AsusTek has released yet another Asus Eee netbook, but this one has a cellular radio modem inside, not unlike the thousands of other laptops sold every day. But because their modem uses HSUPA, a slightly faster flavor of 3G than typical, the company has coined a wholly imaginary term on which to hang their marketing campaign.
With 3.75G, the Eee PC™ will be able to deliver on its promise of borderless one-day computing better than ever before. No longer bound to Internet hotspots, 3.75G-equipped Eee PC™ users will be able to enjoy low latency mobile broadband Internet access at high downlink and uplink speeds of up to 7.2 Mbps and 2 Mbps** respectively, regardless of where they are–ensuring a seamless connected experience on the go. The Eee PC’s™ 7.5-hour battery life*** provides more than ample power to keep it up and running during extended outdoor excursions.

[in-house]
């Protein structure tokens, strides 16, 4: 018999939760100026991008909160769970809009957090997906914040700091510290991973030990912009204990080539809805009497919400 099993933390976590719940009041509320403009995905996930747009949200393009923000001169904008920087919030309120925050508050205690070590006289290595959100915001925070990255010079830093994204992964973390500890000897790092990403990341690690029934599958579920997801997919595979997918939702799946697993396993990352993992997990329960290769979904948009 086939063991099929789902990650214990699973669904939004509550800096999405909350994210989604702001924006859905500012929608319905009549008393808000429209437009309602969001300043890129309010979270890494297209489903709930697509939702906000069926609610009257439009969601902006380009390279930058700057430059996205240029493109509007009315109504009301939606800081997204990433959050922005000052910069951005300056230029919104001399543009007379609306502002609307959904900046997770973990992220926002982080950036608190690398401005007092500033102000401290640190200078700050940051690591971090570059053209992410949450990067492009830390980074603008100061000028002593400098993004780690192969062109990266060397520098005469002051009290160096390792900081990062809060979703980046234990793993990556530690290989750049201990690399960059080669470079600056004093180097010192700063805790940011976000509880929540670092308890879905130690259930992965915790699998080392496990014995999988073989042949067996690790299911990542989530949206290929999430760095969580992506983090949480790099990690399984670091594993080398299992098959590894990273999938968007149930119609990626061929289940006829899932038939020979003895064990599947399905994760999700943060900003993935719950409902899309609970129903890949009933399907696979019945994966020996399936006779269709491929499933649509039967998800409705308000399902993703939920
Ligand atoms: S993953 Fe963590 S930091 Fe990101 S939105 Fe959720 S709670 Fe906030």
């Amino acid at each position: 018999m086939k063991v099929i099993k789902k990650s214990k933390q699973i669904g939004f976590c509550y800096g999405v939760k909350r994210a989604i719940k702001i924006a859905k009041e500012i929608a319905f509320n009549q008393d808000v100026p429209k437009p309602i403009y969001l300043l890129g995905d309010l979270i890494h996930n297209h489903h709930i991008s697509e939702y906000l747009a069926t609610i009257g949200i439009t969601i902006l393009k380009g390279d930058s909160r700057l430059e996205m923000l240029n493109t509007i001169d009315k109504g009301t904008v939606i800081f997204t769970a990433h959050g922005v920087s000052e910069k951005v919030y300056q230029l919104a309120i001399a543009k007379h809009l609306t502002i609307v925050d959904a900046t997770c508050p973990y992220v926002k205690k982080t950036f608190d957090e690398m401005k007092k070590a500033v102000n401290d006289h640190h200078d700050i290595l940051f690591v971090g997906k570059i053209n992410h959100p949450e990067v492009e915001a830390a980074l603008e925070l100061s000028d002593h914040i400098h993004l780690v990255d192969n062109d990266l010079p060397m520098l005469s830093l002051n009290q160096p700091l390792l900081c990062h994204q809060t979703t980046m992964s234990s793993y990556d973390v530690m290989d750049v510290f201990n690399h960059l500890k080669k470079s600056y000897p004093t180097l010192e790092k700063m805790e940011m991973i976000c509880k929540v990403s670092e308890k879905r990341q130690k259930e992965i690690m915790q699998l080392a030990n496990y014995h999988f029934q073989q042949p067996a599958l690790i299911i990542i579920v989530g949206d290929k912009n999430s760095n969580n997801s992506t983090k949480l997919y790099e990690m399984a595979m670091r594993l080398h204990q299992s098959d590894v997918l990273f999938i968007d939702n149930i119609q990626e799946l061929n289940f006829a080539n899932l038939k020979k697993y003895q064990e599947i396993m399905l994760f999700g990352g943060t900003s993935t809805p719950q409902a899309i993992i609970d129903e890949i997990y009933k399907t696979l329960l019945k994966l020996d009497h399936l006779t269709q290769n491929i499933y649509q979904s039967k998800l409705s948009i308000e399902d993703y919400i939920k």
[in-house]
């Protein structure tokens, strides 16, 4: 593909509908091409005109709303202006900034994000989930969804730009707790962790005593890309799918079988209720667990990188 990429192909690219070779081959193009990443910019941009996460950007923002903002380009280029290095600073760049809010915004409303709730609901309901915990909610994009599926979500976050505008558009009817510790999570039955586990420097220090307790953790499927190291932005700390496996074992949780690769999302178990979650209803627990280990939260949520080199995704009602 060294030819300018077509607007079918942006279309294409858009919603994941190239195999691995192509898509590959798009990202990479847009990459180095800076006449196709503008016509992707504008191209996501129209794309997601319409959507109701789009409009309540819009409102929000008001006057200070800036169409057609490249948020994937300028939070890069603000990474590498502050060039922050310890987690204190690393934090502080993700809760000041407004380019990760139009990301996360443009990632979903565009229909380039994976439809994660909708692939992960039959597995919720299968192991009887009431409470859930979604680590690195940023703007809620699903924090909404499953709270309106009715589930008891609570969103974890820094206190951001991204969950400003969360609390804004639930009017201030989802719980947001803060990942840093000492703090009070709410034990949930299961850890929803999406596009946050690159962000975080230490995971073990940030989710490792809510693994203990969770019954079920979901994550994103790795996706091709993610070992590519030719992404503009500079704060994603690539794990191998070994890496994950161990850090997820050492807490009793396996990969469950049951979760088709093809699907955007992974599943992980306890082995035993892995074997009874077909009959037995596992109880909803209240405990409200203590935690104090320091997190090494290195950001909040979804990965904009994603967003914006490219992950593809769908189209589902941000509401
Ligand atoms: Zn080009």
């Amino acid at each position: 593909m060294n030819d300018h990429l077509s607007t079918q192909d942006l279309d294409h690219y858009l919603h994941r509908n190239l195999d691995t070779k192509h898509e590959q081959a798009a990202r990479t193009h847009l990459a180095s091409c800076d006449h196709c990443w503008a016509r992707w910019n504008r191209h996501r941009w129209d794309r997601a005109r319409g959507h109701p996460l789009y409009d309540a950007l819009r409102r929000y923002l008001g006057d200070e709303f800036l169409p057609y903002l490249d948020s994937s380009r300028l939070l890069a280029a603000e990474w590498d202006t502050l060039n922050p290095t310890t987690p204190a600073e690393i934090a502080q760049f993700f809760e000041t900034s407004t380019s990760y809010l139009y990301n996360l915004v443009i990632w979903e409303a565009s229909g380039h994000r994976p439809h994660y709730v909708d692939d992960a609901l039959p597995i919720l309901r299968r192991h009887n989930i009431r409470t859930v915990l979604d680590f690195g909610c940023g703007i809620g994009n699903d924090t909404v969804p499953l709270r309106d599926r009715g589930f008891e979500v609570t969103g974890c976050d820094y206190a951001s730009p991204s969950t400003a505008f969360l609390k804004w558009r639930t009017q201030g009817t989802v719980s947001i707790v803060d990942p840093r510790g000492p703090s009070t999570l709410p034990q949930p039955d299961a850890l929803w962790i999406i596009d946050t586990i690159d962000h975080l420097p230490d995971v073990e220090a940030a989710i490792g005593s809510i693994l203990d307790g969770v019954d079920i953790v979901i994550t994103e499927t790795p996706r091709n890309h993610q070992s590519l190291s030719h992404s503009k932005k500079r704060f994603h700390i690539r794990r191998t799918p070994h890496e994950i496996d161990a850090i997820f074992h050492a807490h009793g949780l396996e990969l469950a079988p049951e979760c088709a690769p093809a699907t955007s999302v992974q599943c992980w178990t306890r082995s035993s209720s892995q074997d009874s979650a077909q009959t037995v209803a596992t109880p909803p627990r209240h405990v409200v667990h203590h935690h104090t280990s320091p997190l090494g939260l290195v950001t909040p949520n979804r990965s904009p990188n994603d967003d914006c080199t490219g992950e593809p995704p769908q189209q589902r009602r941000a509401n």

I don't know why it is irking me as much as it is, but I suppose I'm able to predict the onslaught of questions from friends and family when Asus's lazy marketing blows back my way. "Should I get a computer with 3.75G or 3G, huh? I heard a rumor about 3.85G: should I wait?"
Update: Looks like Nokia is to blame for the original term, but it's still crap. A quick run through Googles shows that nobody uses that term instead of HSUPA. Except Asus.